The last batch of ale bread I made was a slow-rise affair with lots of proving, this dough I've just made with the aggressive golden ale yeast seems to have expanded a bit more aggressively too.

Blue Jam

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Re: Homebrew thread
« Reply #247 on: May 22, 2020, 06:49:51 PM »
Ohhhhhh yeah:


FerriswheelBueller

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Re: Homebrew thread
« Reply #248 on: May 22, 2020, 07:03:30 PM »
Phwoarr

Blue Jam

  • From the mind of Ricky Gervais
Re: Homebrew thread
« Reply #249 on: May 22, 2020, 07:12:06 PM »
I have no idea what strain that yeast is (the packet doesn't say), but I know I'd buy another St. Peter's kit just to get more of it for my Glory Vole rolls. Tasty and light AF.

Recipe:

250g strong white bread flour
250g strong wholemeal bread flour
10g salt
40g fermenter yeast slurry
350g ale from said fermenter

Mix and then knead for 5-10 minutes. Leave to rest for 10 minutes then knead for about 15 seconds. Repeat that last step two more times. Do it one more time and let it rest for an hour. Put the oven on at 250 degrees C. Divide the dough into six pieces, shape them into rolls and let them rest for an hour. Mist the oven, slash the tops of the dough balls and bake for 15+ minutes depending on how good/crap your oven is and when they're ready.
« Last Edit: May 22, 2020, 07:22:54 PM by Blue Jam »

FerriswheelBueller

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Re: Homebrew thread
« Reply #250 on: May 22, 2020, 07:57:24 PM »
I’d guess it’s a Safale S-04 or similar based on the style and ruggedness of the yeast. I wonder if you giving it a shake reinvigorated it a bit so it got over the stuck fermentation for your beer and wasn’t knackered when you used it for baking vs just allowing it to ferment and drop out, then scooping it up after?

FerriswheelBueller

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Re: Homebrew thread
« Reply #251 on: May 22, 2020, 07:58:33 PM »
+1 for the lazy knead (10 seconds knead, leave 10 minutes x3).

It’s the absolute best.

Blue Jam

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Re: Homebrew thread
« Reply #252 on: May 22, 2020, 08:11:33 PM »
Dan Leppard method innit. Bread Hero #2 after Richard Bertimet.

FerriswheelBueller

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Re: Homebrew thread
« Reply #253 on: May 22, 2020, 08:17:46 PM »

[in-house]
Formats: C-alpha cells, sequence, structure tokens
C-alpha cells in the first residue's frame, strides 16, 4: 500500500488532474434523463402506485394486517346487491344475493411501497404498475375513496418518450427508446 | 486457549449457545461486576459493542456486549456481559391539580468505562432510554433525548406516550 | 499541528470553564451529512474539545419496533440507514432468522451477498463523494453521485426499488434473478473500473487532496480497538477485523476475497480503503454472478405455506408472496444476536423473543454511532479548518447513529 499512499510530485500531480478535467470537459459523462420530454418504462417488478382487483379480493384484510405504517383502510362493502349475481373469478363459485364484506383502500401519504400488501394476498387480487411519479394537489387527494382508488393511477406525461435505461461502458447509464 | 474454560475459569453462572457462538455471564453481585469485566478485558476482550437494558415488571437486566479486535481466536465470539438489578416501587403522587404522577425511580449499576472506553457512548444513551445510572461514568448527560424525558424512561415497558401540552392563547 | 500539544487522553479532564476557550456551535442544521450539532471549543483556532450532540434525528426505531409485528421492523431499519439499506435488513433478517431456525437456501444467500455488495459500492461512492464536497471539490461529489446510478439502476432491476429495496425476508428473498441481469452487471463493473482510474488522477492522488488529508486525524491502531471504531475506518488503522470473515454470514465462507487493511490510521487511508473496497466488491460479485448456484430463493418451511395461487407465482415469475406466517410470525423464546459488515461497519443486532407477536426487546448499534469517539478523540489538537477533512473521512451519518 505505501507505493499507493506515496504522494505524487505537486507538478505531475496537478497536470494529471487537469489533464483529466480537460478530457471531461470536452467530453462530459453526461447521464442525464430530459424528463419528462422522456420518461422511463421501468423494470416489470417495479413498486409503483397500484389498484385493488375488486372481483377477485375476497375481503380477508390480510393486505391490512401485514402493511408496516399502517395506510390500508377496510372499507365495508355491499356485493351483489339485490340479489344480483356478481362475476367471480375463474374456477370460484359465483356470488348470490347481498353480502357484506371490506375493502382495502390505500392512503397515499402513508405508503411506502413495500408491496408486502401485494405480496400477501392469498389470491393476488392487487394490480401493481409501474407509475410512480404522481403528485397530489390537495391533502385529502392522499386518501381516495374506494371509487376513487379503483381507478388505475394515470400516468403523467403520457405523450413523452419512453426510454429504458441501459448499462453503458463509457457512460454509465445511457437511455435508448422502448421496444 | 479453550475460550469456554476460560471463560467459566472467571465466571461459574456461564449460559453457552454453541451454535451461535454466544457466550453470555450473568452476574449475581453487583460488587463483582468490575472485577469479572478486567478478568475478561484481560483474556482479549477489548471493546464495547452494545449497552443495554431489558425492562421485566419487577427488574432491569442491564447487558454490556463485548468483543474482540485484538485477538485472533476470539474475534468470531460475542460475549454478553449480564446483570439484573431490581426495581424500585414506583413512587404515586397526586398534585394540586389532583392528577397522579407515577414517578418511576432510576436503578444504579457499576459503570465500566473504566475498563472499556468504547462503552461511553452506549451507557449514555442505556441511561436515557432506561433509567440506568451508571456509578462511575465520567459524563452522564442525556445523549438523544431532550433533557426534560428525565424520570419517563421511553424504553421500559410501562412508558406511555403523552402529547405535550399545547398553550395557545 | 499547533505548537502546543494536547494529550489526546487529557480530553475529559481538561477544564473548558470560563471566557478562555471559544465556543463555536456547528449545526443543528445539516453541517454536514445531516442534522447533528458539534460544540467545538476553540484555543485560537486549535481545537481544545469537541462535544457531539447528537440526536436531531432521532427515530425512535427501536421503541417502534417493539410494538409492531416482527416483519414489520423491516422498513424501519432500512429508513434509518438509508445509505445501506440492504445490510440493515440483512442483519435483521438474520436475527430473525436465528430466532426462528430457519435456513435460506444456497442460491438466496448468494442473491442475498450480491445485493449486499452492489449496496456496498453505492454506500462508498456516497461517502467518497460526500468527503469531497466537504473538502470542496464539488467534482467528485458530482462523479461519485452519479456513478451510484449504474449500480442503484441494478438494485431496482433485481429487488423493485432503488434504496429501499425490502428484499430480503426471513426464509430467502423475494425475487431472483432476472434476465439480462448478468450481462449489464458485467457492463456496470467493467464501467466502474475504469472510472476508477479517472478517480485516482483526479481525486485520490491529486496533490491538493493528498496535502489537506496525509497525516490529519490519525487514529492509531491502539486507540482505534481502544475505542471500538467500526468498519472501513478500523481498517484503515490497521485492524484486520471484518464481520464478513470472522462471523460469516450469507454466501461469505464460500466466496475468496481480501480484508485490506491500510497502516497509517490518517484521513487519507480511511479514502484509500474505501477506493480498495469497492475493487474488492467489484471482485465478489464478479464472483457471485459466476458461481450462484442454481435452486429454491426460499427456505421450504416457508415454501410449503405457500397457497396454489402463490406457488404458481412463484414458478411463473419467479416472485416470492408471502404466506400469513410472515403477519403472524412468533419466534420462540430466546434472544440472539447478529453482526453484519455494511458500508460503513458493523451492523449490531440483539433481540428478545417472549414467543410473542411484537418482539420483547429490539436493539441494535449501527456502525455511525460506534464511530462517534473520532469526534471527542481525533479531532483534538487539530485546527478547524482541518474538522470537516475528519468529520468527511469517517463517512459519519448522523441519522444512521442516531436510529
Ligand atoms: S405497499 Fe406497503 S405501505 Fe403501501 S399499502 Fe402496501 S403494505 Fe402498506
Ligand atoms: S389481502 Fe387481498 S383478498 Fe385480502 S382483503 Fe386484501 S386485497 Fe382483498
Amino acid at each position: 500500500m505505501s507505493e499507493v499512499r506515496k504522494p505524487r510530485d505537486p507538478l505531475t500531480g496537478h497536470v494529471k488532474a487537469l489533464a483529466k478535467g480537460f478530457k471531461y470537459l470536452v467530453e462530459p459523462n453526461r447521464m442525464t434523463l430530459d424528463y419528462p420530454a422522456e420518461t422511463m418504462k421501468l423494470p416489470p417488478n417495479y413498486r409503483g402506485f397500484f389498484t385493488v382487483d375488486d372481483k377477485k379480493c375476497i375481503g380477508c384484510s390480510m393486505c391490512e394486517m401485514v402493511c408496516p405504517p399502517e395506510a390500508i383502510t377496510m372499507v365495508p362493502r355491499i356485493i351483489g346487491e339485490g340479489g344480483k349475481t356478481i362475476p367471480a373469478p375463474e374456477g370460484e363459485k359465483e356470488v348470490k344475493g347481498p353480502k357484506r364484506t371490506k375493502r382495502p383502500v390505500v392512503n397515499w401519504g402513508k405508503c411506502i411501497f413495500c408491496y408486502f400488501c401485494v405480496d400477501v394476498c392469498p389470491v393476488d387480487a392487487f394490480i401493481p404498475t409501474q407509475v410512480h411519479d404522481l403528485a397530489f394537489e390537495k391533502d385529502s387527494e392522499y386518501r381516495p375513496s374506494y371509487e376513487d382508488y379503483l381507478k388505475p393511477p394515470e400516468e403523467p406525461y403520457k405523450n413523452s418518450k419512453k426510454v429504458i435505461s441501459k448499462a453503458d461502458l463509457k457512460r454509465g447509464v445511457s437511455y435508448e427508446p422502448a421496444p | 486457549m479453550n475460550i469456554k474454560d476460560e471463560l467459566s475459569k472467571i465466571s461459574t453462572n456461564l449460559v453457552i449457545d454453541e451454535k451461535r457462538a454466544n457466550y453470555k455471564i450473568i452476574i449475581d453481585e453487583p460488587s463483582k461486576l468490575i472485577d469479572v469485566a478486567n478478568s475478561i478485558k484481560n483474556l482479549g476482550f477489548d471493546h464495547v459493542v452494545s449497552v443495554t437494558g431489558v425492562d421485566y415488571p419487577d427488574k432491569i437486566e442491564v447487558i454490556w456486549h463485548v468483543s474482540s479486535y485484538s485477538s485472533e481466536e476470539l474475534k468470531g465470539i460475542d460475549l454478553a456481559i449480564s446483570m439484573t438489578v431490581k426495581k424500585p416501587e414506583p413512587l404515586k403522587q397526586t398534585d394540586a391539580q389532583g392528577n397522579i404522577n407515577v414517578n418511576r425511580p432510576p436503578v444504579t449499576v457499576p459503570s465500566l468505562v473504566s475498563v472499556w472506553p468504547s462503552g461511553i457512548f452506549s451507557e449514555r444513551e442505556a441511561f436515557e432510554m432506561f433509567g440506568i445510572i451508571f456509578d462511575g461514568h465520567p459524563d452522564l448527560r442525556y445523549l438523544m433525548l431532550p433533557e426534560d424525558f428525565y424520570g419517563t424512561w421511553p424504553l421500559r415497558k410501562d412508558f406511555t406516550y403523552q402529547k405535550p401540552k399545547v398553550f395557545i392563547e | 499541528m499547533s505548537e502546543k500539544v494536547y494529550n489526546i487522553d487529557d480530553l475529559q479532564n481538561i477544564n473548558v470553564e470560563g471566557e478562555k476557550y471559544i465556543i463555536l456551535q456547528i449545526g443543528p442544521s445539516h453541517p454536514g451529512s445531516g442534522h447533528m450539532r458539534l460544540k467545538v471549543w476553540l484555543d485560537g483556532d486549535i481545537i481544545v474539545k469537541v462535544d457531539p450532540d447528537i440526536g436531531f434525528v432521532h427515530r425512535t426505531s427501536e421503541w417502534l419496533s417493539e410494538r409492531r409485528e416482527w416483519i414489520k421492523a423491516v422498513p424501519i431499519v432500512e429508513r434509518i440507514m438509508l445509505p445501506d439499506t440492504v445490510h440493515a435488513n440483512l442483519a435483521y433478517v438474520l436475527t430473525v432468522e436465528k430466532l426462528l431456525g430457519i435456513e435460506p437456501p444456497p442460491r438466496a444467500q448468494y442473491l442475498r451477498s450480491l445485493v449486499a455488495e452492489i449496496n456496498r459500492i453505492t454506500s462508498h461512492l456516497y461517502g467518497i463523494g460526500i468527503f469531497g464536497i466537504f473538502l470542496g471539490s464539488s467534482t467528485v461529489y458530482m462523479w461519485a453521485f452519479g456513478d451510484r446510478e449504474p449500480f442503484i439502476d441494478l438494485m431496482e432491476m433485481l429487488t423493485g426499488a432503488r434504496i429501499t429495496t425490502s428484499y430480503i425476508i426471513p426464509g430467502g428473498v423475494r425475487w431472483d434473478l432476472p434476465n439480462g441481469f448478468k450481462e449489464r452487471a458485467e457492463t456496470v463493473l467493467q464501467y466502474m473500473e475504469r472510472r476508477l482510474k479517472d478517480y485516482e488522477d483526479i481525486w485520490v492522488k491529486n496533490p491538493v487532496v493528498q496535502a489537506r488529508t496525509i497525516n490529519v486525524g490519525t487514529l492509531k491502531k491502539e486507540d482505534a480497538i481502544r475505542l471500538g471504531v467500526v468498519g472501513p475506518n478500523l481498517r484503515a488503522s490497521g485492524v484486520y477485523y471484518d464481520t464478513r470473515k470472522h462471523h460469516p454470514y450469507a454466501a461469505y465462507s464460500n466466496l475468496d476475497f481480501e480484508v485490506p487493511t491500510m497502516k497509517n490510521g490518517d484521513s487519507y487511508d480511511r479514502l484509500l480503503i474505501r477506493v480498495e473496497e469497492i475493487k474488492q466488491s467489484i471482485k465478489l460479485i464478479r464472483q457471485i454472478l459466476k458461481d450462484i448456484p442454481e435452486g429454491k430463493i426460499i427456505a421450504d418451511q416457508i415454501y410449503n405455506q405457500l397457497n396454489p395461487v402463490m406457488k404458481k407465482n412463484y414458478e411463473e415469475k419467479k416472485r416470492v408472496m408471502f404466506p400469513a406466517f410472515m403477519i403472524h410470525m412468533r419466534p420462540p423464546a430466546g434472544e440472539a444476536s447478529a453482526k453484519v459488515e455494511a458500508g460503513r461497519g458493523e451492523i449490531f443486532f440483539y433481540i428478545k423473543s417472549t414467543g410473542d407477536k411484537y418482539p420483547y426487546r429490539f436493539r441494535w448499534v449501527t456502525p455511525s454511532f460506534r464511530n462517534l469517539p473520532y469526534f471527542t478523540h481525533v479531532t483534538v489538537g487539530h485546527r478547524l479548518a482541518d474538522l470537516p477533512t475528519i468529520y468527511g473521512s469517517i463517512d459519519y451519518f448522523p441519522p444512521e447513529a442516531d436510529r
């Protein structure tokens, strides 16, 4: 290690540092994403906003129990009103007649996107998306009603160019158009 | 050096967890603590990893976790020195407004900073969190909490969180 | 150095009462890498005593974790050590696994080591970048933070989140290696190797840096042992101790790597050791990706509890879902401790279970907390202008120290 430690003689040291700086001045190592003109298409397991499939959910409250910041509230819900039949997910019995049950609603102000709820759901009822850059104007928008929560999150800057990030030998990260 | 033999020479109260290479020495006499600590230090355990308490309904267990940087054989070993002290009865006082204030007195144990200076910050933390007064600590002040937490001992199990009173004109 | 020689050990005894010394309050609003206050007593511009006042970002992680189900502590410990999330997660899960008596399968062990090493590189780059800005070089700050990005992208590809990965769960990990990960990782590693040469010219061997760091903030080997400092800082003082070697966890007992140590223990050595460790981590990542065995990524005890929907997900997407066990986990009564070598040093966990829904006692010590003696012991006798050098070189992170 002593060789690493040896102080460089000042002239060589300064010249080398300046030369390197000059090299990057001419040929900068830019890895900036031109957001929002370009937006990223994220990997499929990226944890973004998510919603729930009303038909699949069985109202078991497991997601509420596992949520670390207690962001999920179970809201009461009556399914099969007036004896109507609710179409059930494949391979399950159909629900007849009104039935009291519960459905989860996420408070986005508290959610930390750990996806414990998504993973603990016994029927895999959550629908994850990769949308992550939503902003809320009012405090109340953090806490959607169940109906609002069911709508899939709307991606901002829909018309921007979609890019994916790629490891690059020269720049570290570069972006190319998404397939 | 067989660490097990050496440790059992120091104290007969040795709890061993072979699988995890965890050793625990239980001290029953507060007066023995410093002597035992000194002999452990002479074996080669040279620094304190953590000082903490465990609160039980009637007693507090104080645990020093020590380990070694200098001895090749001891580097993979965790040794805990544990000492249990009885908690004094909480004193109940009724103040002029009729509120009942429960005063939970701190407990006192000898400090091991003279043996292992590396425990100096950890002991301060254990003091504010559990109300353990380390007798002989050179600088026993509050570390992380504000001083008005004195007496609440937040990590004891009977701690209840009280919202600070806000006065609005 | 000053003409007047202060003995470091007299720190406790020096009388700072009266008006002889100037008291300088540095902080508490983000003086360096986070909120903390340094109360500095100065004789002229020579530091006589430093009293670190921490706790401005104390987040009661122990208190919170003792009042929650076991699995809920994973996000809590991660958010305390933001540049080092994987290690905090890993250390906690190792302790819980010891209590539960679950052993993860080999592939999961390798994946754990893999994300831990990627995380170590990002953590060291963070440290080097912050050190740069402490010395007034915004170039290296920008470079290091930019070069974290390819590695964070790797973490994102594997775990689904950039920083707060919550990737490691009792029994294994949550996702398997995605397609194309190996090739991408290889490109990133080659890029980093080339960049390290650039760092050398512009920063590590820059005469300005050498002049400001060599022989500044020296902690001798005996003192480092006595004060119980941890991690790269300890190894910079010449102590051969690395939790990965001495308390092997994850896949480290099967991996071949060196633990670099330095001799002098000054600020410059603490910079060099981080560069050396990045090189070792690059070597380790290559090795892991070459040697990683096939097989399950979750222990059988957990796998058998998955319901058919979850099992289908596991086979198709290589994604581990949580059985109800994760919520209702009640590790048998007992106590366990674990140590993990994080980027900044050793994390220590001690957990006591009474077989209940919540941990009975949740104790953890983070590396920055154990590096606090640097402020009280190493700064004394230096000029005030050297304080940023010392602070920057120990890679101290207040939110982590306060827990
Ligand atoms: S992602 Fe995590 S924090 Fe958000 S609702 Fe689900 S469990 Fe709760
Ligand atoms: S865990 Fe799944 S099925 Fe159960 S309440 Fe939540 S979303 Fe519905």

Dan Leppard method innit. Bread Hero #2 after Richard Bertimet.

Gentle Dan is one of my bread heroes, that knead/wait thing was a revelation in my early 20s. I can’t think of a second one, my mate George from uni maybe.

Will look into this Bertimet character, thanks!

Blue Jam

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Re: Homebrew thread
« Reply #254 on: May 23, 2020, 04:53:35 PM »
Bertimet is a staunch advocate of the slap'n'fold method, which you sometimes see contestants using on Bake-Off because they know better than that dough-fucking Paul Hollywood:

https://youtu.be/sOjSp5_YiF0

Got Dan Leppard's book for Christmas, tried the sourdough recipe with the long proving and minimal kneading and it was the lightest bread I'd ever made. Now I use a combination of methods- Bertinet's slap'n'fold followed by Leppard's lazy mixing. I'm feeling confident enough in my breadmaking that I can wing it now. As long as the dough isn't too wet or too stiff it'll probably turn out alright.

Just prepared some flatbreads with harisaa paste, roasted peppers, feta, mint, coriander and spinach- Moroccan pizza essentially. The yeast slurry was all lively and honeycomb-like even after a night in the fridge with no added sugar, the flatbreads have just gone in the oven now and they should puff up a treat.

FerriswheelBueller

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Re: Homebrew thread
« Reply #255 on: May 23, 2020, 08:34:25 PM »
I have two Dan Lepard books (my wife got me them for successive Christmases when I started baking about 10 years ago - I think she was sick of eating my below-par loaves). One is excellent (“short and sweet” I think?) whereas one is ludicrously complicated (“the handmade loaf”) to the point where it nearly put me off. I bet if you had the patience you could use it to make excellent stuff, but I found it all a bit intimidating.